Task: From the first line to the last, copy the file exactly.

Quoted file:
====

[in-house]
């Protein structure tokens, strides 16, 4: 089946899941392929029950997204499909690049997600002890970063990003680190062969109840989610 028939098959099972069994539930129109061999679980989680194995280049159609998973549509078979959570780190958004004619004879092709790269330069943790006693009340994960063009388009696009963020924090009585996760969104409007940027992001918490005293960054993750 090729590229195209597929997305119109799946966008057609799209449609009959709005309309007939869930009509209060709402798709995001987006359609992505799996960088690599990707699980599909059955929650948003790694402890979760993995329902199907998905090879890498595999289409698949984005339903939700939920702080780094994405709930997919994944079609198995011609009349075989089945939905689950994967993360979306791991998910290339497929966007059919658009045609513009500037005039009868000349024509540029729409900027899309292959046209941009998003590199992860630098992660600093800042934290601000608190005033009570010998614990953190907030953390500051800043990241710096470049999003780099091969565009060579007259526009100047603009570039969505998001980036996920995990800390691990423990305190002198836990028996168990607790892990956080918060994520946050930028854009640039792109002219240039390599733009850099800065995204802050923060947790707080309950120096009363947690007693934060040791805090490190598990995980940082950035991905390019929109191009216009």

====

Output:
[in-house]
């Protein structure tokens, strides 16, 4: 089946899941392929029950997204499909690049997600002890970063990003680190062969109840989610 028939098959099972069994539930129109061999679980989680194995280049159609998973549509078979959570780190958004004619004879092709790269330069943790006693009340994960063009388009696009963020924090009585996760969104409007940027992001918490005293960054993750 090729590229195209597929997305119109799946966008057609799209449609009959709005309309007939869930009509209060709402798709995001987006359609992505799996960088690599990707699980599909059955929650948003790694402890979760993995329902199907998905090879890498595999289409698949984005339903939700939920702080780094994405709930997919994944079609198995011609009349075989089945939905689950994967993360979306791991998910290339497929966007059919658009045609513009500037005039009868000349024509540029729409900027899309292959046209941009998003590199992860630098992660600093800042934290601000608190005033009570010998614990953190907030953390500051800043990241710096470049999003780099091969565009060579007259526009100047603009570039969505998001980036996920995990800390691990423990305190002198836990028996168990607790892990956080918060994520946050930028854009640039792109002219240039390599733009850099800065995204802050923060947790707080309950120096009363947690007693934060040791805090490190598990995980940082950035991905390019929109191009216009």